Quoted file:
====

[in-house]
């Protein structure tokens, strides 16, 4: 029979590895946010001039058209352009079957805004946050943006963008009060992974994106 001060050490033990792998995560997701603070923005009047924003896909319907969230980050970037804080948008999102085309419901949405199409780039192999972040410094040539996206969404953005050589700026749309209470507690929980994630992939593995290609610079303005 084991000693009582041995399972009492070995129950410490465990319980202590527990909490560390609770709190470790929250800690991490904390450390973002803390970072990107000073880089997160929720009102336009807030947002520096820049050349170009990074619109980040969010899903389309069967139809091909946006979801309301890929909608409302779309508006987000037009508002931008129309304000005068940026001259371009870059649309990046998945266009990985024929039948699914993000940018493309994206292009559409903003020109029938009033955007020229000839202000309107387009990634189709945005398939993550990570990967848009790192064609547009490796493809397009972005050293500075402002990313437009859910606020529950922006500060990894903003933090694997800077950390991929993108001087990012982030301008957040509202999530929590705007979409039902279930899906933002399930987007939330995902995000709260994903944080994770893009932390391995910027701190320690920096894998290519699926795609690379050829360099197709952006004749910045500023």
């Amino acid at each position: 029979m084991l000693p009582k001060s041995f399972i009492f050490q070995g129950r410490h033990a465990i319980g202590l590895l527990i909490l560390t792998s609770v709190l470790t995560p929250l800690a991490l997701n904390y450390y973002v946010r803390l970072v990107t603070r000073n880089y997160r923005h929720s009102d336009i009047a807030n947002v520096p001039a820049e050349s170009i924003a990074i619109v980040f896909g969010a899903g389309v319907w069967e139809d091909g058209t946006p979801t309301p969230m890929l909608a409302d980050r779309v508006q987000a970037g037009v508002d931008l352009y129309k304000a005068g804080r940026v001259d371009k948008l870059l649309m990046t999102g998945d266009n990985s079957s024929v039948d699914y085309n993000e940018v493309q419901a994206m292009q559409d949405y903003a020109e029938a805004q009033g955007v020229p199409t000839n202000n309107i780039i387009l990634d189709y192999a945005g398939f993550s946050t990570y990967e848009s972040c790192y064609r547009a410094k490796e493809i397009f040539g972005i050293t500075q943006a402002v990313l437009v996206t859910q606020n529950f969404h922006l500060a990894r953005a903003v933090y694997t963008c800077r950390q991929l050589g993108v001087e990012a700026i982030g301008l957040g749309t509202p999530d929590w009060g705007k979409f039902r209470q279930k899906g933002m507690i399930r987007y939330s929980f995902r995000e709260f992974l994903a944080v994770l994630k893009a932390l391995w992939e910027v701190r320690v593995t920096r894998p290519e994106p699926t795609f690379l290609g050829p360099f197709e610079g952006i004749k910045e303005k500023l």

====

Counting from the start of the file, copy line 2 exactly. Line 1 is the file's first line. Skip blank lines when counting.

């Protein structure tokens, strides 16, 4: 029979590895946010001039058209352009079957805004946050943006963008009060992974994106 001060050490033990792998995560997701603070923005009047924003896909319907969230980050970037804080948008999102085309419901949405199409780039192999972040410094040539996206969404953005050589700026749309209470507690929980994630992939593995290609610079303005 084991000693009582041995399972009492070995129950410490465990319980202590527990909490560390609770709190470790929250800690991490904390450390973002803390970072990107000073880089997160929720009102336009807030947002520096820049050349170009990074619109980040969010899903389309069967139809091909946006979801309301890929909608409302779309508006987000037009508002931008129309304000005068940026001259371009870059649309990046998945266009990985024929039948699914993000940018493309994206292009559409903003020109029938009033955007020229000839202000309107387009990634189709945005398939993550990570990967848009790192064609547009490796493809397009972005050293500075402002990313437009859910606020529950922006500060990894903003933090694997800077950390991929993108001087990012982030301008957040509202999530929590705007979409039902279930899906933002399930987007939330995902995000709260994903944080994770893009932390391995910027701190320690920096894998290519699926795609690379050829360099197709952006004749910045500023």